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NYC fashion exhibition to show East-West chic

By Chen Jie ( China Daily ) Updated: 2015-02-17 07:50:59

NYC fashion exhibition to show East-West chic

Design by John Galliano for Dior in 1997.[Photo provided to China Daily]

He explains that the exhibition is divided into two series. The first, "From Emperor to Citizen", is taken from the autobiography of Emperor Pu Yi. This series will span three periods of Chinese history: the Qing dynasty (1644-1911), the Republic of China (1912-1949) and New China.

"Usually, when designers are inspired by China's long and rich history, they invariably gravitate toward these three epochs. In particular, they're drawn to the dominant fashions that prevailed during these times: the changshan, the qipao and the zhongshan suit (tunic suit). For designers, they serve as a kind of sartorial shorthand for China and the shifting social and political identities of its people.

"These three types of garments, in turn, tell the story of the gradual introduction of Western tailoring techniques within Chinese dressmaking traditions," says Bolton.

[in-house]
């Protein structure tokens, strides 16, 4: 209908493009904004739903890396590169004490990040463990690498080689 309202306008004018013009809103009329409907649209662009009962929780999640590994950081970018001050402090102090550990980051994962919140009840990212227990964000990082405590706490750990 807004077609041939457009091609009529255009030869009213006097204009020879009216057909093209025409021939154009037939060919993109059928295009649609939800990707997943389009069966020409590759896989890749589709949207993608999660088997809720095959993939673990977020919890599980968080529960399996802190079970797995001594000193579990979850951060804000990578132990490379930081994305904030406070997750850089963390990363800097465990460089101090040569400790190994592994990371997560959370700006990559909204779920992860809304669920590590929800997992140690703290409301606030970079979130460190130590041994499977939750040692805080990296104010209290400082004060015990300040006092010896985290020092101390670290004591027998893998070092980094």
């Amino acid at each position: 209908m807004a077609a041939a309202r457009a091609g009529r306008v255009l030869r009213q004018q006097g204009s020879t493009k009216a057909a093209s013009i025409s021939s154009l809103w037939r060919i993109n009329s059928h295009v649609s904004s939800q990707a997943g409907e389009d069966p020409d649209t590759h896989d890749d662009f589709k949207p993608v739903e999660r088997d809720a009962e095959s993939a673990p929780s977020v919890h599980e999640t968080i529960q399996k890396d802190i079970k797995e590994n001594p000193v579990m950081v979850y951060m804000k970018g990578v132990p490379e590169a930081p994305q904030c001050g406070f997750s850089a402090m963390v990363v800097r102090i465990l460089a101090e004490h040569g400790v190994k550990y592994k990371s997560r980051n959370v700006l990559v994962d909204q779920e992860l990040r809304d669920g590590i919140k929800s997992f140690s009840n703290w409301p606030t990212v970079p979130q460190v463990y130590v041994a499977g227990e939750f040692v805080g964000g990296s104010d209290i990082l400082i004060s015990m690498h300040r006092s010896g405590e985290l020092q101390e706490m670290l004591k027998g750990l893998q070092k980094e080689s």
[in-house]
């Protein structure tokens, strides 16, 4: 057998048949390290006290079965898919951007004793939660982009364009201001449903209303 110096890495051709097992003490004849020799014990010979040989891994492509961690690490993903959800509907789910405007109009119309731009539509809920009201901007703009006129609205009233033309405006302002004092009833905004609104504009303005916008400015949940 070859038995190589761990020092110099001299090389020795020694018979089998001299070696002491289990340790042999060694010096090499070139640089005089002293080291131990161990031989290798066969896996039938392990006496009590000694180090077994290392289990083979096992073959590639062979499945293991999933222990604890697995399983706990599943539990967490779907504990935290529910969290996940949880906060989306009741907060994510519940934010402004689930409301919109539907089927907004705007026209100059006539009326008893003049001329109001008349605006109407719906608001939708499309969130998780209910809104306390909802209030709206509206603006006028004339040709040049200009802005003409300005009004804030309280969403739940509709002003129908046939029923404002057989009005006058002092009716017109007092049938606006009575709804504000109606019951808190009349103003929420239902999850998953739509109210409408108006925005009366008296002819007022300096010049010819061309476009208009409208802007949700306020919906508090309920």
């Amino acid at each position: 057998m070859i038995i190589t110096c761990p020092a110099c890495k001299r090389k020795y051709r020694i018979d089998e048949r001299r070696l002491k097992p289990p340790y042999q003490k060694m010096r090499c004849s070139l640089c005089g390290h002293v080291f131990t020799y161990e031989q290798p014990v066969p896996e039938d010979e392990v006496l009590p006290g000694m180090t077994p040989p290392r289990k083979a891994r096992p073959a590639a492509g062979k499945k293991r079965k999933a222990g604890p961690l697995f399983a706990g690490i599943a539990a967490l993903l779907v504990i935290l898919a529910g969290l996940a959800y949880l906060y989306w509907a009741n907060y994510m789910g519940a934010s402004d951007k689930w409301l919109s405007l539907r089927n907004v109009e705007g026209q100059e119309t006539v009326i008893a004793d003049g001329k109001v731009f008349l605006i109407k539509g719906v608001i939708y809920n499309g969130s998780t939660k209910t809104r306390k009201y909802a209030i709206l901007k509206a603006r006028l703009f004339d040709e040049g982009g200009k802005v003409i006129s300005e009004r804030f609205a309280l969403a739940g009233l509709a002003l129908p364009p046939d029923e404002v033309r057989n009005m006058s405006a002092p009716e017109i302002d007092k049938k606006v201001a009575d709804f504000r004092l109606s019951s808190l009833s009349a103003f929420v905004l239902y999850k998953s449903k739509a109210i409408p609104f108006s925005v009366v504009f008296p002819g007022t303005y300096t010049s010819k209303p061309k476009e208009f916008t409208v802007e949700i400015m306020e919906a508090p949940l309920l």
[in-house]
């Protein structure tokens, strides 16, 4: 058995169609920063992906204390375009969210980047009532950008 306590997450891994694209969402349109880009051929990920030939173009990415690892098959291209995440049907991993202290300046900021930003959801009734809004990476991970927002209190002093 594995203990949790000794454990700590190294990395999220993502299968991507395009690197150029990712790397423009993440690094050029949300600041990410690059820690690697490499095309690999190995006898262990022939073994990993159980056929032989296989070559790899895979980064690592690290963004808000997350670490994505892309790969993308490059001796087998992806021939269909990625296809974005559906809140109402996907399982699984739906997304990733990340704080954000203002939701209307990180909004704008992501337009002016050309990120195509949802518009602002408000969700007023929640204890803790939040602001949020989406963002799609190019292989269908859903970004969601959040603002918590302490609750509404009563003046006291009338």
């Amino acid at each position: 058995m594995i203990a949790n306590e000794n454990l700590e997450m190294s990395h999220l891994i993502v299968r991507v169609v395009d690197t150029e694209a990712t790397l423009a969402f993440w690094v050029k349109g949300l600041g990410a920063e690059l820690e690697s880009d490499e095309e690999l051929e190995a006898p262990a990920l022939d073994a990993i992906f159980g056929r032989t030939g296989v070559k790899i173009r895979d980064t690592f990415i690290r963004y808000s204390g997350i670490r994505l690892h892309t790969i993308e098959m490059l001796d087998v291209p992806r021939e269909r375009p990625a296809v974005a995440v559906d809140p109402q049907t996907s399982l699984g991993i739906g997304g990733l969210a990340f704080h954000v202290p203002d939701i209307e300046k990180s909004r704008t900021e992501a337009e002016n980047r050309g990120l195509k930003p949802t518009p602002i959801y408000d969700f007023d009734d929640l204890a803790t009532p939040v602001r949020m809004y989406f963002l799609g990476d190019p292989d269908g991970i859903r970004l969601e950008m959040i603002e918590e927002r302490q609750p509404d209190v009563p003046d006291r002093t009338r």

The second theme is "Empire of Signs", taken from Roland Barthes' seminal book on semiotics. Like Barthes' meditations, this part will revolve around various enigmatic signifiers that have long engaged the Western imagination such as jade, lacquer and, in particular, porcelain.

Designers featured in the exhibition will include most of fashion's biggest luminaries: Giorgio Armani, Cristobal Balenciaga, Roberto Cavalli, Coco Chanel, Christian Dior, Domenico Dolce and Stefano Gabbana, Tom Ford, John Galliano, Jean Paul Gaultier, Valentino Garavani, Marc Jacobs, Mary Katrantzou, Karl Lagerfeld, Jeanne Lanvin, Ralph Lauren, Martin Margiela, Alexander McQueen, Yves Saint Laurent, Paul Smith, Anna Sui, Vivienne Tam, Vivienne Westwood and Jason Wu

There are also three Chinese designers: Ma Ke, Guo Pei and Laurence Xu.

"Laurence Xu is influenced by Tom Ford's dragon-robe dress, Tom Ford is influenced by Saint Laurent and Saint Laurent is inspired by something from Shanghai. That's how the East and West influence each other," Bolton says.

Ma Ke's fame has grown ever since she dressed first lady Peng Liyuan. "Ma Ke is very unique, singular, and sensitive," Bolton observes. "She is very early in terms of the engagement with recycled materials and the first Chinese designer accepted by Paris haute couture. She is deeply philosophical. She approaches her work from the Taoist and Buddhist perspective. Her design is very conceptual."

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